Loeys Dietz syndrome is a genetic condition that affects connective tissue. Connective tissue is a type of tissue that helps to hold everything together, like a glue for your body. The main body systems affected by Loeys Dietz syndrome include cardiovascular, skeletal, cutaneous (skin), and ocular (eyes):
Additional unique clinical findings include arterial tortuosity (twisting arteries), hypertelorism (widely spaced eyes), bifid or broad uvula, and aortic aneurysms and dissections. Both aortic aneurysms and dissections can be life threatening. Some patients with Loeys Dietz syndrome also have food allergies, asthma, eczema, esophagitis/gastritis, and/or inflammatory bowel disease.
There are five types of Loeys Dietz syndrome which are associated with changes in different genes: I (TGFBR1), II (TGFBR2), III (SMAD3), IV (TGFB2), and V (TGFB3). Loeys Dietz syndrome can range greatly in severity, and there can be much variability even between affected members of the same family. Individuals may have few or no symptoms while others may have severe and early-onset health concerns.
Loeys Dietz syndrome is caused by pathogenic variants in the TGFBR1, TGFBR2, SMAD3, TGFB2, or TGFB3 genes, which are inherited in an autosomal dominant pattern. This means that a single copy of the pathogenic variant is enough to cause an individual to develop the condition, and anyone who carries the pathogenic variant has a 50% chance to pass it down to any children they have. About 25% of people who have Loeys Dietz syndrome have a parent who also has it. The other 75% are the first ones in their family to have it (called de novo).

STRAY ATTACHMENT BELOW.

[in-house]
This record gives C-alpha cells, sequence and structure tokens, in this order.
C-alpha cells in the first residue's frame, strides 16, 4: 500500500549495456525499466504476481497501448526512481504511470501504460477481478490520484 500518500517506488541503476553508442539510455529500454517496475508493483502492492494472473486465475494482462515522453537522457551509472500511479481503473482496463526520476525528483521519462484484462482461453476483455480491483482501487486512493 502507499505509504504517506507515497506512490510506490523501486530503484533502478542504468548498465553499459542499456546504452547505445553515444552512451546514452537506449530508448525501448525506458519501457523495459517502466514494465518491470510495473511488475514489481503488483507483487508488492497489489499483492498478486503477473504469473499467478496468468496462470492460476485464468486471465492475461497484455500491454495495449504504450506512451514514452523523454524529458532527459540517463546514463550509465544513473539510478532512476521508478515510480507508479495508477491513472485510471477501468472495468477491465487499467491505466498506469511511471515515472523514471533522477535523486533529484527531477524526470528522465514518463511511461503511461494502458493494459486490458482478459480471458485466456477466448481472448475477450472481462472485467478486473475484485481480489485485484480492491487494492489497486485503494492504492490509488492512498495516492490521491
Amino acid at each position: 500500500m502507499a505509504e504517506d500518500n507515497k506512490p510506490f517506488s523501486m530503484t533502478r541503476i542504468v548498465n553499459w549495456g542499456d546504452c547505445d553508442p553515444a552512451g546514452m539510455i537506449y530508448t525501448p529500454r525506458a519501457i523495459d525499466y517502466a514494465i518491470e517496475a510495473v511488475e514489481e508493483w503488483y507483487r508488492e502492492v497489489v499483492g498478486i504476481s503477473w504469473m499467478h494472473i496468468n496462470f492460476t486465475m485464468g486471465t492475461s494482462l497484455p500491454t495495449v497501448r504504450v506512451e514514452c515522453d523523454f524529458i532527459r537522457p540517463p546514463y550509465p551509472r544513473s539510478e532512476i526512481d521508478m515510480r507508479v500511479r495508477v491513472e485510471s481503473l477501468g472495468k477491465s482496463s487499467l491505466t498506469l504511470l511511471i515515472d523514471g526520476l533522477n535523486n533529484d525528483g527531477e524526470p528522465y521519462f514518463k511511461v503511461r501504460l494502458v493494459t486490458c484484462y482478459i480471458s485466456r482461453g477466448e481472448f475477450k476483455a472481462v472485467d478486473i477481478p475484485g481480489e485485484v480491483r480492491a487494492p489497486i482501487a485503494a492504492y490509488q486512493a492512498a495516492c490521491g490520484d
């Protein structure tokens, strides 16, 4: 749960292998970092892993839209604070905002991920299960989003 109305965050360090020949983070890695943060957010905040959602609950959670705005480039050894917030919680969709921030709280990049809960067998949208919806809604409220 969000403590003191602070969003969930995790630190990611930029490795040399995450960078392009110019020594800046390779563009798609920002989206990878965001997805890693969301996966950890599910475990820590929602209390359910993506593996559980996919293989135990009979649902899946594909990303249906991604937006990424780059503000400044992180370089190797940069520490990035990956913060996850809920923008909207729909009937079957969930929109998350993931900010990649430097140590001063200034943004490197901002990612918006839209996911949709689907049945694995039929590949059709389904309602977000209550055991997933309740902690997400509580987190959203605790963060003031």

While genetic testing for Loeys Dietz syndrome can be helpful, medical providers may use other pieces of information, such as a physical exam and family history, to help establish the diagnosis. Some red flags that can increase the chance for Loeys Dietz syndrome in a family include:
Due to the varying types of genetic changes that have been reported in the TGFBR1, TGFBR2, SMAD3, TGFB2, or TGFB3 genes in association with Loeys Dietz syndrome, genetic testing for Loeys Dietz syndrome involves sequence and deletion/duplication analysis. About 90-95% of those who meet the criteria for Loeys Dietz syndrome based on their personal and family history will have a pathogenic variant in one of the known causative genes. This also means that some individuals who appear to have Loeys Dietz syndrome will have negative genetic test results.
Treatment for Loeys Dietz syndrome can sometimes vary depending on the individual person and their specific health concerns and should be discussed with a medical provider who is familiar with Loeys Dietz syndrome. Management for Loeys Dietz syndrome is generally focused on monitoring for the potential health complications. Individuals with Loeys Dietz syndrome are recommended to have regular eye exams by an ophthalmologist, annual cardiac imaging to monitor the aorta (screening may be more frequent if dilation is found), and intervention and follow-up by an orthopedist for those with progressive scoliosis or other skeletal problems. Additional screening may be recommended depending on the individual’s personal and family history. Because of the cardiovascular and other risks, it is often suggested that individuals with Loey Dietz syndrome avoid certain activities such as contact and competitive sports. It is also important for women with Loeys Dietz syndrome who are considering pregnancy to discuss options and review these risks beforehand when possible.
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